August 3, 2016
By Ziva Dahl
One year after they signed the Joint Comprehensive Plan of Action, popularly known as the Iran deal, the Iranians are secretly attempting to procure illicit nuclear technology and equipment. So says Germany’s domestic intelligence agency.
It appears the mullahs are supremely confident that America and the West will do nothing to enforce the agreement.
Looking back on the Iran nuclear deal and the singular role Iran’s American lobby, the National Iranian American Council (NIAC), played in the formulation and promotion of the agreement, it’s clear that Iranian Supreme Leader Ayatollah Ali Khamenei’s past experience with President Obama has given him good reason to believe the current U.S. administration will continue to play ball.
Iran designated NIAC as the Iranian lobby in the U.S. and coordinated its efforts with government agencies in Tehran. To its American audience, NIAC, founded in 2002 by Iranian Trita Parsi, presented itself as “the largest grassroots Iranian-American organization advancing the interests of the Iranian-American community.” But only our government seemed to believe this. When polled, Iranian Americans felt that NIAC was a lobby for the ayatollah’s Islamic Republic.
From its inception, years before the Obama presidency, DC-based NIAC and its allies advocated that the U.S. offer broad “economic, security, and diplomatic concessions” to Iran; “embark on a policy of unconditional dialogue and sanctions relief” to normalize relations; and in the interest of regional stability, encourage an Iranian “sphere of influence.”
Much of what we know about NIAC’s activities comes from internal documents of a 2008 defamation lawsuit NIAC filed against an Iranian U.S. journalist who had called NIAC and Parsi “key players in the lobby enterprise of Tehran’s ayatollahs in the United States.”
Court evidence exposed NIAC’s central role in promoting Iran’s geopolitical interests. Parsi, NIAC’s first and only president, has ties to Tehran and maintains a long-term working relationship with Iranian Foreign Minister and chief nuclear negotiator Mohammad Javad Zarif. The court dismissed the case in 2013 and found that Parsi’s work for NIAC was “not inconsistent with the idea that he was first and foremost an advocate for the [Iranian] regime.”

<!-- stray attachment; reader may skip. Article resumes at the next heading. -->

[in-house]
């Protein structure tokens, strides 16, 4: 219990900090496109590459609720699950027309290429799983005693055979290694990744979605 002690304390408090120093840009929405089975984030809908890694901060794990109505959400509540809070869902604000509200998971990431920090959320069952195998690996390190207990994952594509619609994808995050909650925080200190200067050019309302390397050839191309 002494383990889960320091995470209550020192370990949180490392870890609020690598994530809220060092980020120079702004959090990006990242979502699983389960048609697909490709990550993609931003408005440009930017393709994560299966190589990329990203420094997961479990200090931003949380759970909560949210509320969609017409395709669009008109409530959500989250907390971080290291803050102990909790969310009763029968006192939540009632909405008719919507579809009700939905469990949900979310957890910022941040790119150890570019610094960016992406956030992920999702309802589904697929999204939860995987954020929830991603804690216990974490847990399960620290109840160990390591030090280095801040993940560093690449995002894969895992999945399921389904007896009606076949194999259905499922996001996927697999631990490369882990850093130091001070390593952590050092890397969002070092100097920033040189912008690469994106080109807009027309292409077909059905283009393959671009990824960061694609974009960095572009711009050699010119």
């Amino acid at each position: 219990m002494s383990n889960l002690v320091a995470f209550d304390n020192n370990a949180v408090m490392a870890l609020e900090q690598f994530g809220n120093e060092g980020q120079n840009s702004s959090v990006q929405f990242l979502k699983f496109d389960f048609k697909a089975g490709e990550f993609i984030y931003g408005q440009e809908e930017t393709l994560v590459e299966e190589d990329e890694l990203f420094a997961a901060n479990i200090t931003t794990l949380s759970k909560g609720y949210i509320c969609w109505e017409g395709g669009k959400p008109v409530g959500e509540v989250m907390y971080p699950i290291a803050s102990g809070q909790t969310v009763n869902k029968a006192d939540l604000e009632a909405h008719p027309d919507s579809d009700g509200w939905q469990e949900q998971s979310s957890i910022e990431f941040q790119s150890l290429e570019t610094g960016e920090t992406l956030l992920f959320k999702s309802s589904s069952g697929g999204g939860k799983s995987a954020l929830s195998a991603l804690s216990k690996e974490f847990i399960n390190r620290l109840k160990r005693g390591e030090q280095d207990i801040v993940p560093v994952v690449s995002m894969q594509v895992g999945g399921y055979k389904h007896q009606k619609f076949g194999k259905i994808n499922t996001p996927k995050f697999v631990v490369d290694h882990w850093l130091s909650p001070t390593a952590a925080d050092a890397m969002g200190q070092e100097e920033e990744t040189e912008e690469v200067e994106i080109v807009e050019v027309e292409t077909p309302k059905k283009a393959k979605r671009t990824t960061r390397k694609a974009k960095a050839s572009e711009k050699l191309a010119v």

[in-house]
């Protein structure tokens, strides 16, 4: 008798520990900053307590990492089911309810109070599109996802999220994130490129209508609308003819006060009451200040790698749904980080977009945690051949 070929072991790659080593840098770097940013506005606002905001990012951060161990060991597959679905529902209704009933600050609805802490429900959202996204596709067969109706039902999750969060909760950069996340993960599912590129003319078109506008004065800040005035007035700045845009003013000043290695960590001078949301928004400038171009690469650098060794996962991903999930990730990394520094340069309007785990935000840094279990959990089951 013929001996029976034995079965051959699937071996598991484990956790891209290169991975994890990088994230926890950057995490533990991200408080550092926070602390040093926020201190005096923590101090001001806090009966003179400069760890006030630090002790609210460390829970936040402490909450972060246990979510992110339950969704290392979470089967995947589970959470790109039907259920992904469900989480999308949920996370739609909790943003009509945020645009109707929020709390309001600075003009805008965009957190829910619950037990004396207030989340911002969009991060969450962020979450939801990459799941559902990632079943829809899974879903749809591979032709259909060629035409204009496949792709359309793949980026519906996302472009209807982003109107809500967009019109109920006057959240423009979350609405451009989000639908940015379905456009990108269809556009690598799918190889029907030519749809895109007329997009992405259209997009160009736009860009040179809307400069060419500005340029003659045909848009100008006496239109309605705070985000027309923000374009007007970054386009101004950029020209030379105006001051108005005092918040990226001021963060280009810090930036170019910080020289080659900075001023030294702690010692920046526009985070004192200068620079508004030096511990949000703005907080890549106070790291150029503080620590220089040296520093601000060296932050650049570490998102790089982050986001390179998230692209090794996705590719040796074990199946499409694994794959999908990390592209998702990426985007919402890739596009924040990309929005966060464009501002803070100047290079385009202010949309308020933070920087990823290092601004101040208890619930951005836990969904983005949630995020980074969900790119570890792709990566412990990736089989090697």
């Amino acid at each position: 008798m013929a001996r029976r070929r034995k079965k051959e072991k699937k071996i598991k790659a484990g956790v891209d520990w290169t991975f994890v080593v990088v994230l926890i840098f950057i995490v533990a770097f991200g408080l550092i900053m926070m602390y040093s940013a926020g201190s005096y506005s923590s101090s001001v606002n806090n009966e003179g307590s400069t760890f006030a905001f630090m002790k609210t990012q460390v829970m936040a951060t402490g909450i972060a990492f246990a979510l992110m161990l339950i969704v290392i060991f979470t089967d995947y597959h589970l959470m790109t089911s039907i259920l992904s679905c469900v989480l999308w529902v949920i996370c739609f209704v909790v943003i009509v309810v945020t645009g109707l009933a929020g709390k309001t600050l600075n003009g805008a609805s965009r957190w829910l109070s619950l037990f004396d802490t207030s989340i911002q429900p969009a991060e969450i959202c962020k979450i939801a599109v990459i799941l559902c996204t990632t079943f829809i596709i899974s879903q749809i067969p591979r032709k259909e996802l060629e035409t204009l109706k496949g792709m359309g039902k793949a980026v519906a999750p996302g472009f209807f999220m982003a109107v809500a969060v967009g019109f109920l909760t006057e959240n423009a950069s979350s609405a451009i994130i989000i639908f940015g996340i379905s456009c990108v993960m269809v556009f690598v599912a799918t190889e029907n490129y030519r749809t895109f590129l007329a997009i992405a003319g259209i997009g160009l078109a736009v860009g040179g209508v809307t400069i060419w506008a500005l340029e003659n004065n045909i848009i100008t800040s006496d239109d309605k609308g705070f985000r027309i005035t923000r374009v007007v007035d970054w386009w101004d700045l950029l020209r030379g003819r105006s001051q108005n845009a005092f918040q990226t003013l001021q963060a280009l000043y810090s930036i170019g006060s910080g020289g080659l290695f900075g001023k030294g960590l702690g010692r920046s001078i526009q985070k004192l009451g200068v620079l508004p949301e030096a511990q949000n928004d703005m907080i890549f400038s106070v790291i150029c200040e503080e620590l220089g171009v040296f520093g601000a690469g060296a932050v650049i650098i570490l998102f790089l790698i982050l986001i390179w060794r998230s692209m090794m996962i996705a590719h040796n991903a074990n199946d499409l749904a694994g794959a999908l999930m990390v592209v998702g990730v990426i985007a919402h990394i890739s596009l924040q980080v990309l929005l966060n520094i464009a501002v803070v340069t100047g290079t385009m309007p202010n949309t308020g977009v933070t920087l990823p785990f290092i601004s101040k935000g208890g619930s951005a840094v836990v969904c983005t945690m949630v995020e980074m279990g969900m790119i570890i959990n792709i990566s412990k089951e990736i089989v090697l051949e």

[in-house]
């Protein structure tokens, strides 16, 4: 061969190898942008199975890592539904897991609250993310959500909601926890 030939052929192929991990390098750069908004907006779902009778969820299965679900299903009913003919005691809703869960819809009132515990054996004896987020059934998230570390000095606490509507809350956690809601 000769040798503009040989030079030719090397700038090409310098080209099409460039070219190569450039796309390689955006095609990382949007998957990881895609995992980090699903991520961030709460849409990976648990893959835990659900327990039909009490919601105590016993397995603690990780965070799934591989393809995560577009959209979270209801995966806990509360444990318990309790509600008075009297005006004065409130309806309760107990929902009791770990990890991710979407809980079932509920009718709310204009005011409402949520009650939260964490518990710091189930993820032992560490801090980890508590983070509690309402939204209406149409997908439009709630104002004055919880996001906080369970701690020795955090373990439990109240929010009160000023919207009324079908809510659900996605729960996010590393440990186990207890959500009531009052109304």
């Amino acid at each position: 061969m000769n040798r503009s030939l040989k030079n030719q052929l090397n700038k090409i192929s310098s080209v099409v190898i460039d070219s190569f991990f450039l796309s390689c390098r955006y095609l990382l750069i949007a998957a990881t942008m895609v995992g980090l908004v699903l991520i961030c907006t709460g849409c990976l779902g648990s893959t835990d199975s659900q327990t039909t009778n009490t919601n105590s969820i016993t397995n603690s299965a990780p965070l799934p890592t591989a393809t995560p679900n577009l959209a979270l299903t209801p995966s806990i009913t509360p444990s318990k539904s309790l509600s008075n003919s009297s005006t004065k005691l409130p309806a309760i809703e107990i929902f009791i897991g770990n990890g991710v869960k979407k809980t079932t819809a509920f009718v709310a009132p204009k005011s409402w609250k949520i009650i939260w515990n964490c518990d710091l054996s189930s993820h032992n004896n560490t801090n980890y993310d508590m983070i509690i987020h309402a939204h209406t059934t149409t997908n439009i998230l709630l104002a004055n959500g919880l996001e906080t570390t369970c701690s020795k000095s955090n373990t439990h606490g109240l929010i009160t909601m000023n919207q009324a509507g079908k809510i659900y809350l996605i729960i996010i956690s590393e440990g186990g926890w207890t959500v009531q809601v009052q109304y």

Parsi dangled “access to Iranian markets” before various business interests. Perhaps Boeing was one of them? He advocated “respecting” the Islamic Republic, insisting that Iran and the U.S. shared common goals. A 2008 NIAC document stated that, in one month, NIAC met with more than 50 Democratic and Republican members of Congress.
In articles and a book, Parsi urged the U.S. to distance itself from Israel, “the sole force behind…the sanctions against Iran,” and launched a campaign to minimize the importance of Iran’s systemic anti-Semitism, which he called irrelevant.
The 2008 election of Obama gave the Iranian lobby an ally in the White House. Had Khamenei been able to personally select a U.S. president, he could not have chosen one more aligned with his goals than Obama. Both were convinced that the U.S. was the source of problems around the globe and both were committed to U.S. disengagement from the Middle East.
During his 2008 presidential campaign, Obama used a secret back channel to Tehran via William Miller, former U.S. ambassador to Iran, to assure Khamenei that he would like Obama’s policies.
Throughout his first term, Obama displayed his eagerness to engage with Iran, sending letters to Khamenei and repeating NIAC’s talking points regarding Iran’s important potential leadership role and the need for rapprochement.
In his second term, no longer restrained by reelection realities, the American president pushed detente with the terror state and a nuclear deal in keeping with NIAC’s lobbying goals. The Obama administration defined the Iran situation as a choice between “a nuclear deal or war,” a dichotomy straight out of NIAC’s (and Iran’s) playbook.
In December 2014, Obama told National Public Radio that Iran’s “legitimate aspirations” should be respected. He speculated that the Islamic Republic “could be a very successful regional power.” Interviewed in The Atlantic, Obama claimed the regime’s anti-Semitism is just an “organizing tool” used “at the margins” and didn’t override Tehran’s other strategic interests. Again, NIAC messaging. Convinced that Israel was an impediment to rapprochement with Iran, Obama put “daylight” between Washington and Jerusalem, a recommendation promoted by Parsi.
Throughout the Obama presidency, NIAC continued to proselytize State Department, Department of Defense, White House, and CIA personnel; briefed former secretary of state Hillary Clinton; and met with Obama adviser Valerie Jarrett. Two former NIAC staffers are important advisers to the president and the State Department on Iran policy.
The Iranians used their influence to manipulate a malleable, inexperienced American president – a man predisposed to the idea of Iranian Middle East hegemony – to capitulate to the world’s most prolific state sponsor of terror. They realized Obama was desperate for a nuclear deal to jump-start his transformative foreign policy legacy, and used this vulnerability.
In David Samuels’s New York Times Magazine interview in May, Ben Rhodes, Obama’s deputy national security adviser, bragged about creating an “echo chamber” within the media and organizations outside of the White House to sell the Iran nuclear deal to the public. He failed to mention that it was Iran – through NIAC – that created an “echo chamber” within the Obama administration to promote the deal in the first place.
Khamenei took the measure of our president and played Obama like a fiddle, with NIAC as its bow. He’s now reaping the benefits of this sophisticated shell game.
The Jewish Press